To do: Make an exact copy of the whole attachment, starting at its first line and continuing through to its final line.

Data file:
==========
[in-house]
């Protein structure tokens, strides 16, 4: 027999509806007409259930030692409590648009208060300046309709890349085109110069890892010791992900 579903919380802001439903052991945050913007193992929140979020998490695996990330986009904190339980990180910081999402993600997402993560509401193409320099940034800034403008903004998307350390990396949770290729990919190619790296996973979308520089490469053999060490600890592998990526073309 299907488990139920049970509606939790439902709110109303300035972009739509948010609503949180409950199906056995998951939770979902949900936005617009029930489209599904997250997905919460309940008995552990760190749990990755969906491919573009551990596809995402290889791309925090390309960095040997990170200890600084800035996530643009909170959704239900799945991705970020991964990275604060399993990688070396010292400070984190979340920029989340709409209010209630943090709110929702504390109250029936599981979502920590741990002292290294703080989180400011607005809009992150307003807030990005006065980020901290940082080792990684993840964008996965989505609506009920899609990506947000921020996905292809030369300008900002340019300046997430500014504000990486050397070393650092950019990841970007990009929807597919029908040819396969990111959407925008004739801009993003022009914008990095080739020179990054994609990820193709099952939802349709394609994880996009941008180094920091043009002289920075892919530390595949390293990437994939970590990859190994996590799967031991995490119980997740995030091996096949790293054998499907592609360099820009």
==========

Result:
[in-house]
């Protein structure tokens, strides 16, 4: 027999509806007409259930030692409590648009208060300046309709890349085109110069890892010791992900 579903919380802001439903052991945050913007193992929140979020998490695996990330986009904190339980990180910081999402993600997402993560509401193409320099940034800034403008903004998307350390990396949770290729990919190619790296996973979308520089490469053999060490600890592998990526073309 299907488990139920049970509606939790439902709110109303300035972009739509948010609503949180409950199906056995998951939770979902949900936005617009029930489209599904997250997905919460309940008995552990760190749990990755969906491919573009551990596809995402290889791309925090390309960095040997990170200890600084800035996530643009909170959704239900799945991705970020991964990275604060399993990688070396010292400070984190979340920029989340709409209010209630943090709110929702504390109250029936599981979502920590741990002292290294703080989180400011607005809009992150307003807030990005006065980020901290940082080792990684993840964008996965989505609506009920899609990506947000921020996905292809030369300008900002340019300046997430500014504000990486050397070393650092950019990841970007990009929807597919029908040819396969990111959407925008004739801009993003022009914008990095080739020179990054994609990820193709099952939802349709394609994880996009941008180094920091043009002289920075892919530390595949390293990437994939970590990859190994996590799967031991995490119980997740995030091996096949790293054998499907592609360099820009």